Allegations of prison fight clubs and other violence at Mt Eden Corrections Facility are "shocking" the boss of prison operator Serco says, claiming the idea left him "very worried".
Serco's chief executive Rupert Soames was in New Zealand this week, meeting with the Corrections Minister Peseta Sam Lotu-Iiga and Corrections chief Ray Smith.
He was interviewed outside a central Auckland hotel by TV3's The Nation, which quizzed him on the allegations which have dogged the UK-based prison operator in recent weeks, including those of fight clubs inside the prison, video footage of fighting and drug taking in cells, and allegations of serious violence among prisoners.
It was also claimed this week that a prison guard gave sparring advice to inmates. "Clearly this is a major issue for Serco and for Mt Eden Prison, so I want to make sure we are cooperating fully with all the investigations and making sure that people are getting all the information they need," Mr Soames told the programme.
"Some of the allegations are very serious and need to be taken very seriously." Mr Soames admitted he found the footage of fighting inside Mt Eden prison "shocking".
"Two things are shocking. It's shocking that fighting is going on inside the prison, it is also shocking that there are mobile phones in the prison," he said.
Mr Soames added he did not think Mt Eden was the only prison where mobile phones had been smuggled into, and said: "We live in a real world here ...if you're going to put a lot of, often very violent, men together, there is fighting. I don't justify it, I don't condone it. I'm very worried about the idea of the existence of a fight club and clearly there's too much violence in prison."
The level of violence in the corrections facility had "dropped a lot" in recent years, he said, but had picked up again recently.
"One of our issues there is to find out why it is, and what we can do better to run that prison." Mr Soames said he was "responsible" for what goes on inside the corrections facility.
"You ask who's responsible, I am responsible. I am the chief executive of Serco, therefore the buck stops with me," he said.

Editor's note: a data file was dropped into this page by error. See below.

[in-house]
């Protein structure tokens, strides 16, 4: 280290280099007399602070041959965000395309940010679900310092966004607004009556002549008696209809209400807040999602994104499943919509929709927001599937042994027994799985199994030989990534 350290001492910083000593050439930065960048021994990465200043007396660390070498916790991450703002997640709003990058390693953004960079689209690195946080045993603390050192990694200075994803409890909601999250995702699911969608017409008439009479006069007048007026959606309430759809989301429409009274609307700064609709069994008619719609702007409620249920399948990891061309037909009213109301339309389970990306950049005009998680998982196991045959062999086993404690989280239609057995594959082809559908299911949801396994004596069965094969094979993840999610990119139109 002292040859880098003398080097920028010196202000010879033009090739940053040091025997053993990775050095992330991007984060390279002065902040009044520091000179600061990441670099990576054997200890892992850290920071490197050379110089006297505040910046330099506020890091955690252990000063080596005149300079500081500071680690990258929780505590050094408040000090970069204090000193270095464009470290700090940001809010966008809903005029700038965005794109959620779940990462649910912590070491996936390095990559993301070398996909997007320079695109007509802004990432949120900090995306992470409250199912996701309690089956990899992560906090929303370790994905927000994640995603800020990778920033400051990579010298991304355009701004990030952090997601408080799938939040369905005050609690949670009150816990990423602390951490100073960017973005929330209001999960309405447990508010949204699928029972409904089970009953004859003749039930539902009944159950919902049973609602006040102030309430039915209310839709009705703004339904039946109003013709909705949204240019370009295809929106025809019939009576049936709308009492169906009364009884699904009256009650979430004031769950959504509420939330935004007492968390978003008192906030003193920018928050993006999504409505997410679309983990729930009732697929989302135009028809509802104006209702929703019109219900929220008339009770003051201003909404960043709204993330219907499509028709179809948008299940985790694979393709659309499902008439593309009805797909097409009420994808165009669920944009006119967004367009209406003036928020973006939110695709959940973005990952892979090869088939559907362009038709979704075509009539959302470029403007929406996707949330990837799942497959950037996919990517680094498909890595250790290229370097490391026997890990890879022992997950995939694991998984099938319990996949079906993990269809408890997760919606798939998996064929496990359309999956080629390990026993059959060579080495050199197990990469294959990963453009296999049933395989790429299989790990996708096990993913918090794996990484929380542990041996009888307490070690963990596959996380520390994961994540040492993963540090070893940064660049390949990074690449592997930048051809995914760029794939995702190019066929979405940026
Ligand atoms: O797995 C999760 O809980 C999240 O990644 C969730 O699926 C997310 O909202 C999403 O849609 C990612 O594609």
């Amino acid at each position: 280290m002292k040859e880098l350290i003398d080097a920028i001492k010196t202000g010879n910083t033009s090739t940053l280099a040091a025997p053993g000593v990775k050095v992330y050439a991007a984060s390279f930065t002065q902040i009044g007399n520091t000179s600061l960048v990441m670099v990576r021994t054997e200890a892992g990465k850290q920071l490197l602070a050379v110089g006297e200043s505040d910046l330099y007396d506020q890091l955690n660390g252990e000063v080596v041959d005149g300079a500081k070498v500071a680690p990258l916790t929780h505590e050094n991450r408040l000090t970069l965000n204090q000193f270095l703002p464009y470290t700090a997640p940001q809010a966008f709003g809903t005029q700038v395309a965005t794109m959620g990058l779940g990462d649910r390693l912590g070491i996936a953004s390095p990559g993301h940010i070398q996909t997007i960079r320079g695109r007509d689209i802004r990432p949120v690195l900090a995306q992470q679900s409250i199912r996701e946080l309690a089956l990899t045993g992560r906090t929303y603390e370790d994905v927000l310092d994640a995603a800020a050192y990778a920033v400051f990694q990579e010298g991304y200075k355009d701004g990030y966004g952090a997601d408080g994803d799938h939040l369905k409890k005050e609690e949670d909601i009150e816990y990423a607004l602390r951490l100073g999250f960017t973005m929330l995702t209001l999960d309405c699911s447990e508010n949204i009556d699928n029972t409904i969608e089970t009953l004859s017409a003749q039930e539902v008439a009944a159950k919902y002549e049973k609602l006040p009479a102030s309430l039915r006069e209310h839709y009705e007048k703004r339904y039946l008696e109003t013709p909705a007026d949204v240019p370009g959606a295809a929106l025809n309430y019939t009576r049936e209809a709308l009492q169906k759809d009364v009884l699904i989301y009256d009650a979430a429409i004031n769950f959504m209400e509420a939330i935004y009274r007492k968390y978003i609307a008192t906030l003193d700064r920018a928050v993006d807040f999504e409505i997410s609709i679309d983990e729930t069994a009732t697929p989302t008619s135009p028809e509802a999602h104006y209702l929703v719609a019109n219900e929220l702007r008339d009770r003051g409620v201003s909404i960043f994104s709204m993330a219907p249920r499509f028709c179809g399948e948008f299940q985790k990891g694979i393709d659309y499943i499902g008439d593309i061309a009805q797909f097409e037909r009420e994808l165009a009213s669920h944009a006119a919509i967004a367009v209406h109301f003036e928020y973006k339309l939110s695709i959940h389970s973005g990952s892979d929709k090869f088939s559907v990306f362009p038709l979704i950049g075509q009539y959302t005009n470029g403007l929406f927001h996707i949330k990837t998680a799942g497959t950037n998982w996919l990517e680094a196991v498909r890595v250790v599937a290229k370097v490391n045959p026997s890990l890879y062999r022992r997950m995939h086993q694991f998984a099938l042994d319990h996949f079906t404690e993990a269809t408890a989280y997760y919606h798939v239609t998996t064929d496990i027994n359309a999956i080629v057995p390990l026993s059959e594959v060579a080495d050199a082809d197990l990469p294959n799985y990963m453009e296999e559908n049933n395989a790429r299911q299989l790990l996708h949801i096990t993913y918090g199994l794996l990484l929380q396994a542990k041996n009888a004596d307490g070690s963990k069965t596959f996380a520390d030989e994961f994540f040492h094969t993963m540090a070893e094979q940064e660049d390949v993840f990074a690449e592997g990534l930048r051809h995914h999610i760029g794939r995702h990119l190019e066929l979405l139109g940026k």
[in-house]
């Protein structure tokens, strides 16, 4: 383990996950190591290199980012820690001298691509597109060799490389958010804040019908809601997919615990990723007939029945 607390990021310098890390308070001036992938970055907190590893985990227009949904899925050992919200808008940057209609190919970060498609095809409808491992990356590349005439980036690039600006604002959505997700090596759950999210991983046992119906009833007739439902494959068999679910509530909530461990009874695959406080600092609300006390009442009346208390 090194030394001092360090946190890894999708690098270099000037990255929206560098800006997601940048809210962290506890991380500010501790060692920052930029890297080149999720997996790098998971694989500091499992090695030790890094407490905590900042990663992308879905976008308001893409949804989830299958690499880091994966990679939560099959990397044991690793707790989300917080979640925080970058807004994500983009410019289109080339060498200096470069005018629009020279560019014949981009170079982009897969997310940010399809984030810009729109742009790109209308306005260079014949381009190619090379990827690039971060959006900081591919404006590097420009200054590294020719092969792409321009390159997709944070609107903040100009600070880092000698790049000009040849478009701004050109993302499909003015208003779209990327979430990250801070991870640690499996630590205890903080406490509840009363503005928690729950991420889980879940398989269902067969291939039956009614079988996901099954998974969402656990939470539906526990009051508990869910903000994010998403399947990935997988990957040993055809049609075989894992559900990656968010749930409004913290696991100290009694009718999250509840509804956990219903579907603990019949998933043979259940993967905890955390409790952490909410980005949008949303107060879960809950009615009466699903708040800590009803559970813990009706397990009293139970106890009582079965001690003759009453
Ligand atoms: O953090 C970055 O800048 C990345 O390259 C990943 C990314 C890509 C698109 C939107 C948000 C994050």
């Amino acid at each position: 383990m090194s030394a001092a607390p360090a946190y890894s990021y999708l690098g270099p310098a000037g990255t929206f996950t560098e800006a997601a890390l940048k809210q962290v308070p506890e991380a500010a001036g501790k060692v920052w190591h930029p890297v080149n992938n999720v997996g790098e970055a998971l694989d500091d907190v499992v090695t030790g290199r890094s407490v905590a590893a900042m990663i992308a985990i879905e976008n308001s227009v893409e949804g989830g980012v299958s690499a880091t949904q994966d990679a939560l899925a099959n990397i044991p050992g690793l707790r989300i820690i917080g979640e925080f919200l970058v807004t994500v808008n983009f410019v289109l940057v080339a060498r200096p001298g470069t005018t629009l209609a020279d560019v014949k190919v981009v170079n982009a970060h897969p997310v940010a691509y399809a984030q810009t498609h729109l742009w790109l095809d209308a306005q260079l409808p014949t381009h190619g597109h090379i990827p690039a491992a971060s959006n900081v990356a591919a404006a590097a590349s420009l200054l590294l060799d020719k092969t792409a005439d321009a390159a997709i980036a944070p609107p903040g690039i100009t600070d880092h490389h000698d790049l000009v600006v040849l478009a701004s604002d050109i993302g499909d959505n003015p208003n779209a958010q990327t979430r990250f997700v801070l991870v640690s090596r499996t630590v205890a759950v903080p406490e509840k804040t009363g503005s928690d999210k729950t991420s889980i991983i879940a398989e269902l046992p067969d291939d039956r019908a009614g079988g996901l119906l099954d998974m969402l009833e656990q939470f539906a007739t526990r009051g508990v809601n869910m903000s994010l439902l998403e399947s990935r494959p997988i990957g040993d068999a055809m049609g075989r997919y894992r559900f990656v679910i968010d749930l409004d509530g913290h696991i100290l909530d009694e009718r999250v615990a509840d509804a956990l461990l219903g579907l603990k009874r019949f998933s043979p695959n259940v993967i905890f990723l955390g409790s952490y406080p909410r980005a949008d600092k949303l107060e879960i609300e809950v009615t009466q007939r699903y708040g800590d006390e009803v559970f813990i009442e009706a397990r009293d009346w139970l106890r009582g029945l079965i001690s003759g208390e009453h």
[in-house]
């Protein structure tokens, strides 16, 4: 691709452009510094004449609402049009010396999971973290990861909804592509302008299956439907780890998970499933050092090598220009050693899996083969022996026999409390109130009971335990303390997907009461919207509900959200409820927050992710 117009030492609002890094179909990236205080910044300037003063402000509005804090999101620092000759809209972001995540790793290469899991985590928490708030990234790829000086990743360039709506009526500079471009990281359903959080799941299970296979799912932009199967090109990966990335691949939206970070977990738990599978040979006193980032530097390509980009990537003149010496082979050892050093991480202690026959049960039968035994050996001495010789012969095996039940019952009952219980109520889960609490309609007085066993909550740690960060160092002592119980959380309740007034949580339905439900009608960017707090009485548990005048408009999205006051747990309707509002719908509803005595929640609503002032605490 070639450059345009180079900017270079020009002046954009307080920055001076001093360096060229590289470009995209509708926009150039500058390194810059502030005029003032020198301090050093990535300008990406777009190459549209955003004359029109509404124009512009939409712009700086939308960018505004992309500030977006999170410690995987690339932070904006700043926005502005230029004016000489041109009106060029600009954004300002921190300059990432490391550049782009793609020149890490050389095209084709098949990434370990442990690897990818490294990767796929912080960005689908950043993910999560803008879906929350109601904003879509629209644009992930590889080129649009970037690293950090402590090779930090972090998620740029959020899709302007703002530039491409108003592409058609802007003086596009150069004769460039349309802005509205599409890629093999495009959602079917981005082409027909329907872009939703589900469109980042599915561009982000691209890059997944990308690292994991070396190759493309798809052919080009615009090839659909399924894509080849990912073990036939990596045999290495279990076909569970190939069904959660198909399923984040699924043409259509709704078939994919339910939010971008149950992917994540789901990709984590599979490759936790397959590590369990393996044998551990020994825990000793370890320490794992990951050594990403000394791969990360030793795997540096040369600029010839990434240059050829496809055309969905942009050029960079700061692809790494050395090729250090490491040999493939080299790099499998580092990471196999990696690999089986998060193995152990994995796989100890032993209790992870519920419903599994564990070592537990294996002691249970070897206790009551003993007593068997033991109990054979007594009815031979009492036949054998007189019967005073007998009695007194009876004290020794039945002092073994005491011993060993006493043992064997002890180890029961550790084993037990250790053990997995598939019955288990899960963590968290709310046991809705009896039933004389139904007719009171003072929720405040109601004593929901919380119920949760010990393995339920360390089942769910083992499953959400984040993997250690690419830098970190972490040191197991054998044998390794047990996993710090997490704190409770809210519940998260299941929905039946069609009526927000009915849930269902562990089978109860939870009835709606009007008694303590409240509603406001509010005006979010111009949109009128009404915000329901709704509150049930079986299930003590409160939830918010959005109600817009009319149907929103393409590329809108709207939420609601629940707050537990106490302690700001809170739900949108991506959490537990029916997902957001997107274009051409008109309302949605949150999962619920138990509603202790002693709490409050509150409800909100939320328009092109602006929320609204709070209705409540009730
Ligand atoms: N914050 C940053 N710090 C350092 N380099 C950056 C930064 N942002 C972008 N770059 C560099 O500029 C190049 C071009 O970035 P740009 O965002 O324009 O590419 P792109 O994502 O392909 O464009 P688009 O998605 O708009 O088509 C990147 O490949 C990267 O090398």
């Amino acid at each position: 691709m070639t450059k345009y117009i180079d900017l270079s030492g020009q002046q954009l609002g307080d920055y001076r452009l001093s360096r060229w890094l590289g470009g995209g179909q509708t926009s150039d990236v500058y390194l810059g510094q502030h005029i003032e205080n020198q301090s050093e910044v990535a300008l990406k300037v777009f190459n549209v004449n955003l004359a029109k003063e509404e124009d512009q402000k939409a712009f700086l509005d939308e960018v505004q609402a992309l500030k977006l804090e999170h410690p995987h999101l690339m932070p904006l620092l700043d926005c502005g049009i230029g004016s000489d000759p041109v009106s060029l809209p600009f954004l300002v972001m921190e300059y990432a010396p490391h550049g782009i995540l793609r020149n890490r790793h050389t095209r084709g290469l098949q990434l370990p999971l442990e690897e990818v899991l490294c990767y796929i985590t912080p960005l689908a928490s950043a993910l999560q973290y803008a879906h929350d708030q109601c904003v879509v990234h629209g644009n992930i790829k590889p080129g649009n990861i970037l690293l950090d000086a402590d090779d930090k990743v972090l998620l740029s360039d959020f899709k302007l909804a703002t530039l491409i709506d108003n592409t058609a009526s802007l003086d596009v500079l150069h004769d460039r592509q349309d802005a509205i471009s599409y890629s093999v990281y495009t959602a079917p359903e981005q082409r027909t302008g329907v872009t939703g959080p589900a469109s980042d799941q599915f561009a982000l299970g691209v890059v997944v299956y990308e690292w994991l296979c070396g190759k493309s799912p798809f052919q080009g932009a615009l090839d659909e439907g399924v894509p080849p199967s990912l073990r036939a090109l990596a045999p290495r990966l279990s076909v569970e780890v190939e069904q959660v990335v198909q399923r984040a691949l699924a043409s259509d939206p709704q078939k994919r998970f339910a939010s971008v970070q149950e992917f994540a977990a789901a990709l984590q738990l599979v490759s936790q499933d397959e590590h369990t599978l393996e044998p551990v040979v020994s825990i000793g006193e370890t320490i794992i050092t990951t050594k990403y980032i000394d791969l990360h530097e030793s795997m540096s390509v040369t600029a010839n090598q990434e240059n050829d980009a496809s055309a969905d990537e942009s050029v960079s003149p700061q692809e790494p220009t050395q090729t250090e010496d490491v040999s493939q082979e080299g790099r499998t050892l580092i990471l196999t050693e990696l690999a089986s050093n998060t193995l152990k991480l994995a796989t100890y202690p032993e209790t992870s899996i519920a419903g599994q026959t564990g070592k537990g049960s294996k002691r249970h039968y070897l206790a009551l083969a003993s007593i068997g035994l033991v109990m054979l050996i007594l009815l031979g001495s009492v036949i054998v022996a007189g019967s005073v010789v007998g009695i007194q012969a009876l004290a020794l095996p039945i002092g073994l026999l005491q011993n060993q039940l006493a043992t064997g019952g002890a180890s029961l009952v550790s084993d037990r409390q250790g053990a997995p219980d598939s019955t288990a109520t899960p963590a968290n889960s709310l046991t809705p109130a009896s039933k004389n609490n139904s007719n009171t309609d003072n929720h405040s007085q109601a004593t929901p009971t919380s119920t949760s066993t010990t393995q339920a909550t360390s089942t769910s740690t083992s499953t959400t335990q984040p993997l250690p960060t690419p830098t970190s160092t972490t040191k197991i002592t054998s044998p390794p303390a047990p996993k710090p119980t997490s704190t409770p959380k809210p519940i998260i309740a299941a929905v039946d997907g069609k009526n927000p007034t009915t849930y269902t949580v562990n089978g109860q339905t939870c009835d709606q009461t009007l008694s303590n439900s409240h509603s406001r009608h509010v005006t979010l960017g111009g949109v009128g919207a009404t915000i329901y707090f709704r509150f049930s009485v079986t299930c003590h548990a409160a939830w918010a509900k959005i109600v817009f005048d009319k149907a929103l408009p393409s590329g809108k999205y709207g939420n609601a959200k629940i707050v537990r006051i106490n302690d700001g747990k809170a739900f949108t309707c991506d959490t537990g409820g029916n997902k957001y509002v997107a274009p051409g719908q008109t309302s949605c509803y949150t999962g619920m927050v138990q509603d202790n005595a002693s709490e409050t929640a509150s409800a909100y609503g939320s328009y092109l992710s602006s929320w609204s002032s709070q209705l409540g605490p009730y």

"But I would say to the taxpayers of New Zealand that what the facts that we know show - and it may turn out that the reporting has been wrong and there's something going on - if the reporting has been correct, what the taxpayers had in New Zealand is a situation where one of the worst-rated prisons has become one of the best-rated prisons. It's been rated exceptional ... and it's also been done at a cost that is substantially lower."
Accusations that Serco was cooking its books in order to improve its ratings were "incredibly serious", Mr Soames said.
"The citizens of New Zealand, and our customers, have the right to expect that the numbers and the issues that we are reporting to them are correct," he said.
"Now, when I say correct I don't mean completely error free, but that we have been properly reporting.
"Personally, I want to get to the bottom of these allegations. Either Mt Eden has improved greatly under our [direction] or it hasn't. If it has then I think Serco should be praised and say, 'well done Serco', if it hasn't then we'll have to bear the consequences of it.
"I'm completely clear about this, and people have to be able to trust that we are reporting what is actually going on." The company wanted to prove itself trustworthy, Mr Soames said, as it was interested in running other Government contracts, in particular the rail network, state housing "and other opportunities".
"We are committed to New Zealand. We wish to be a good citizen here. We are active in the area of Government services and part of the reason I'm here is to make sure that we are dealing and responding appropriately here."
In a statement issued to The Nation, Mr Lotu-Iiga confirmed he had met with Mr Soames at the Serco boss' request. He was not prepared to go into details of the meeting, Mr Lotu-Iiga told the programme, but said: "Mr Soames will have left with a clear idea of my expectations and the expectations of the New Zealand public about the future performance of his company, and under no illusions about my feelings on its performance so far."